I loathed it. I was crap at it. It did nothing for my self-esteem. Nobody wanted me on their team. Not even me. I didn't even want to be on a sodding team. The difference in things like gymnastics was I was competing with myself. I could challenge myself to do the next thing. I am not particularly competitive against others, but I am competitive with myself.
The result of enforced competitive sports at school was I decided I was shit at sport, hated sport and would never do it voluntarily. A feeling that has stayed with me. I loathe exercise. Probably deep down somewhere I am still the shivering girl picked last and laughed at, and subconsciously, were I to don Lycra and go for a jog, I imagine that I would soon be surrounded by a bunch of sniggering teenage girls laughing at my ridiculously poor technique.
Enough of analysing my own inner child and onto the reason I started to write this. My son. He has just hit the age where they have started taking competitive sport a bit more seriously at school, and unfortunately he seems to have inherited my innate inability to care about moving balls, as well as my inability to do anything other than flail blindly at them.
He had rugby properly for the first time a couple of weeks ago and found it thoroughly traumatic. To the extent that the idea of it happening again is causing a lot of anxiety and cases of 'school tummy'
I do not want him missing school, or feeling stressed and losing sleep over a stupid bloody sport. Now I absolutely agree that exercise is important. I will always try to both air and exercise my boys on a dry day. It does them good, makes them happy and tires them out! But having been scarred by school
sports to the point I do no exercise at all as an adult, I question whether there isn't another approach they could take.
Lets look at Maths as an example. It is often steamed. My boy may be crap at catching an egg ball, but he is a bit of a genius in Maths and goes off to a special group so he gets stretched and challenged appropriately. Equally those that struggle are also privy to lessons suitable for their level and ability. Nobody is sticking the child with numerical dyslexia in the advanced maths group. It would be considered the opposite of helpful and verging on cruel, as well as liable to make them feel like failures and put them off the subject for life. That approach to maths has been taken for a long time and is believed to be the best way to ensure everyone has the chance to reach the best of their own personal potential in the subject.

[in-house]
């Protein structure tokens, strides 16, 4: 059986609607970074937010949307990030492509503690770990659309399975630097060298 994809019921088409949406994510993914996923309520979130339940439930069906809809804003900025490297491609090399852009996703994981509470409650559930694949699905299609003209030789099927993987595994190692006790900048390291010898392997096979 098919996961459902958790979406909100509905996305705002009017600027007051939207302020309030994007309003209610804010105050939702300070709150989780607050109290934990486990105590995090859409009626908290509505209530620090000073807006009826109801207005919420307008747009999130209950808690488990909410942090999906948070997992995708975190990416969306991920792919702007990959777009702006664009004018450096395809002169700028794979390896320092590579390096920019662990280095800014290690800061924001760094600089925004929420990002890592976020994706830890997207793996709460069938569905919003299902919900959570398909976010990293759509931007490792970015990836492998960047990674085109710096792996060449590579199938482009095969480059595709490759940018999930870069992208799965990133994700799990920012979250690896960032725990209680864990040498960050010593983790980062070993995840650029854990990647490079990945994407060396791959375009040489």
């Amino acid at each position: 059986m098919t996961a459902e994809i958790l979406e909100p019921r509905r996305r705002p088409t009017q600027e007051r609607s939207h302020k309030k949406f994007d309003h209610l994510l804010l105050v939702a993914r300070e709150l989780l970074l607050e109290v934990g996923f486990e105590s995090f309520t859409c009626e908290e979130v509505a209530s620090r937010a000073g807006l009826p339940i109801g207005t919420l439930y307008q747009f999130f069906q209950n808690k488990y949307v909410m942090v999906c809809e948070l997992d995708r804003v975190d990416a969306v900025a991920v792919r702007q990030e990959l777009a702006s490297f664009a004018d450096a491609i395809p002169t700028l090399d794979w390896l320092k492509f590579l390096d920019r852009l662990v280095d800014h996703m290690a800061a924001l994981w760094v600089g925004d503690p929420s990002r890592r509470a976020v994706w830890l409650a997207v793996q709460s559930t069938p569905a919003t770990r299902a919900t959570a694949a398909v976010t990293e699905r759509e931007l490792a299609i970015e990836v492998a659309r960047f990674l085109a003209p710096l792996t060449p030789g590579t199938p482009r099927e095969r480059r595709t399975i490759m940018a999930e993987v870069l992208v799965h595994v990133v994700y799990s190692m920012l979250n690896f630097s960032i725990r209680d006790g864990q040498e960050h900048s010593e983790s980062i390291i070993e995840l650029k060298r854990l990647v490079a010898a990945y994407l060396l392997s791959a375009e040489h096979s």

Why not take that approach in sport? Surely the same applies- some have natural ability, most are in the middle, some need extra help. So why lump them all in where the ones with the poorest ability just get bundled to the floor and mocked by their peers.
I would love my son to grow up considering that exercise is an enjoyable part of a healthy lifestyle. He would be much happier in an activity where he is competing with himself. Timed laps round the school for example, where he could just work on improving his own speed. Or he loves things like orienteering. P.E. need not be cricket or rugby. It could be jogging- something he is far more likely to continue into adulthood. Why not stream sports by ability? Or offer options to those who want an alternative?
As for rugby - I can offer words of comfort, and a hot bath at the end of the day. My other half can offer tips like 'just try and run fast, get rid of the ball quickly and stay out if the way as much as you can'. But I don't know if I can persuade him to like it. So we are stuck with a weekly panic and a night of disturbed sleep which no doubt effects his academic ability the next day.